This is the 1st insights digest from Segmanta’s brand new study, The Ultimate Food Survey 2020. We surveyed more than 2,000 U.S. consumers to understand their opinions surrounding their eating habits, lifestyles, fast food consumption, and favorite fast food restaurants, etc.
In light of the remarkably shifted consumer behaviors in 2020, Segmanta presents a brand new study on the freshest declarative consumer insights about humanity’s most widespread passion and ultimate unifier: food. We surveyed more than 2,000 U.S. consumers from the age of 15 to 39, across Generation Z and Millennials, aiming to explore their lifestyles, preferences, tastes, and opinions associated with food.
Based on the research by McKinsey & Co, together, Generation Z and Millennials hold the purchasing power of roughly $350 Billion in the U.S. By 2020, 40% of the global consumers are Gen Z-ers. The enormous buying potential of the two generations alerts marketers to act fast and smart on the big opportunity.
With people more aware of their health status, major food sectors such as fast food are pushed to improve the quality of food and alternate their services to fit the shifted demands of customers, especially after taking a major hit from the global health crisis this year. In response to the social distancing policies, the closure of restaurants, etc., food industry marketers are hungry for innovative, sustainable business strategies in order to overcome the loss during the unprecedented recession.
Home Kitchen or Fast Food?
In the survey results, older Millennials (30-39 years old) are the most likely (4.4/5.0) to consume home-cooked meals compared to other surveyed age groups. Additionally, the majority (76%) of the surveyed individuals prepare home-made meals at least a few times a week while only 27% claimed they eat fast food more than a few times a week.
According to research by ReportLinker, home-made food is the preferred way to prepare meals for 98% of U.S. residents. Under the circumstances of long hours of working from home, kids staying at home with school closure, and restricted outdoor travels, the amount of food and effort for home cooking has dramatically increased. 28% of the respondents reported a rise in fast food consumption since the widespread of COVID-19 started.
Health Concerns About Fast Food Is Not News
According to the respondents who rarely or never consume fast food, the majority (46%) said “Fast food does not have a high enough nutritional value and can be harmful to my health.” was the number one reason. Within this group of individuals who are not particularly passionate about fast food, the younger Millennials were the most likely (61%) to agree, 33% more likely compared to the overall answers. Meanwhile, 37% of the overall respondents believe that fast food quality is not to their satisfaction. Notably, 41% of the older Millennials said they choose home-made food is the main reason they rarely patronize fast-food restaurants.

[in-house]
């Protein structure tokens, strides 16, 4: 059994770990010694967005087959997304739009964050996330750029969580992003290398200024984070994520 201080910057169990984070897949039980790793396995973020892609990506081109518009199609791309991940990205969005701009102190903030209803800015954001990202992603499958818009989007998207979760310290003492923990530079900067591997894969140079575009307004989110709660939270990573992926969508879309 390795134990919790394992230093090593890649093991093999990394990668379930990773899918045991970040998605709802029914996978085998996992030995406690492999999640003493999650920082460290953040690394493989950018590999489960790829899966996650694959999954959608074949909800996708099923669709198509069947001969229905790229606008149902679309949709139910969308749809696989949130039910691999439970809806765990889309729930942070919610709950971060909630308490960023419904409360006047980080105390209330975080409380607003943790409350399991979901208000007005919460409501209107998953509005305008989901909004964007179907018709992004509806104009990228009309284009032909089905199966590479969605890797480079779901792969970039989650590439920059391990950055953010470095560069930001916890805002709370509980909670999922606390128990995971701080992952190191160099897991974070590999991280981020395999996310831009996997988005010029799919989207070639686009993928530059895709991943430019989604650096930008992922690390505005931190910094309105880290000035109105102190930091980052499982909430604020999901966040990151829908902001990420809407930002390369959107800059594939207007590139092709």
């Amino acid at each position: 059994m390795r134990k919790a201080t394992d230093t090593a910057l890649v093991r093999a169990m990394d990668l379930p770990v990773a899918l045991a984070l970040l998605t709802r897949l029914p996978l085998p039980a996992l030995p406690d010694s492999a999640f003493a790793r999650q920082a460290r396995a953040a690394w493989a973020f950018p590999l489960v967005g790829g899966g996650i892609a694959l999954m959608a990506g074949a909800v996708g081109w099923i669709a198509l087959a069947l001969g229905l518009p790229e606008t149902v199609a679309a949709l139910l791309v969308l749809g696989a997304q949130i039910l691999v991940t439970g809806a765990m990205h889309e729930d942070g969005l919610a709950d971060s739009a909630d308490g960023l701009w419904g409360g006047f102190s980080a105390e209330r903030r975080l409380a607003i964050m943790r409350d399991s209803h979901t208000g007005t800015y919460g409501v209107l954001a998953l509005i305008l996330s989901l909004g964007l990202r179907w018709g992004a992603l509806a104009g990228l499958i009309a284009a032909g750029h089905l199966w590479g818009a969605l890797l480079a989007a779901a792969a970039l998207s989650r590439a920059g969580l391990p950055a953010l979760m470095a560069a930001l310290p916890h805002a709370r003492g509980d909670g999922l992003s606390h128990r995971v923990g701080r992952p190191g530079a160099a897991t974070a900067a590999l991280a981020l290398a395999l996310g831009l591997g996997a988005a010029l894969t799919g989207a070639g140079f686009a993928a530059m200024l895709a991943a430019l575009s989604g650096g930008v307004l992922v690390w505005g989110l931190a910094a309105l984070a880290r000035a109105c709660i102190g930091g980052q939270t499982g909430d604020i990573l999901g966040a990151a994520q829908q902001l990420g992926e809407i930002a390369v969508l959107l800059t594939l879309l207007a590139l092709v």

Based on a study by Statista, 45% of the U.S. Gen Z and 51% of Millennial consumers always select healthy food while grocery shopping, while 39% of the Americans look for healthy options when consuming fast food. With a mindset of seeking a more health-beneficial fast food experience, customers demand higher nutritional value, and the fast food restaurants are looking to broaden their menus and remove harmful ingredients. According to Forbes, out of health and curiosity motivations, plant-based meat purchases have seen a significant increase, especially amongst highly educated, high-income Millennials.
Older Millennials Value Convenience, Younger Gen Zers Love The Taste
Convenience is the number one reason (72%) why fast food is attractive to the surveyed Gen Z-ers and Millennials. Further, older Millennials (77%) are 33% more likely to eat fast food out of convenience compared to younger Gen Z-ers (58%). Additionally, the respondents under 18 are the most likely (47%) to fancy the taste of fast food, 70% more likely compared to older Millennials. In our next insights blog post, we will dive deeper into the two generations’ favorite fast food restaurants, fast food items, and how these big fast food chains engage their fans.
The “Must-Have” Fast Food Items
In our survey, we asked consumers how frequently they consume the following fast food by category: burgers, sandwiches, pizza, chicken, world cuisine, and snacks. Amongst who frequently (more than 5 times a month) eat fast food, Gen Z-ers and Millennials both prefer chicken and snacks as their go-to fast food items.
When asked which items below are the “must-haves” during their typical visit to a fast food restaurant, both generations voted “fries/onion rings” as their top order. Interestingly, older Millennials, who are the most likely (45%) to also have burgers, while the teenage Gen Z-ers believe soft drinks are essential to go along with their fast food meals.
With a fast-paced lifestyle, the two generations certainly appreciate how fries and soda are easy to consume either dining in or on the go.
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Through this study, we observed current trends in the fast food industry and discovered new declarative data points that reflect Gen Z and Millennials’ attitudes towards fast food. The year is 2020. The business world has experienced unprecedented changes. Further, brands now carry different missions to satisfy customers’ demands and to care more for society. New “battlefronts” such as winning over younger generations as well as innovating in food and services have become more challenging for fast food markers and beyond.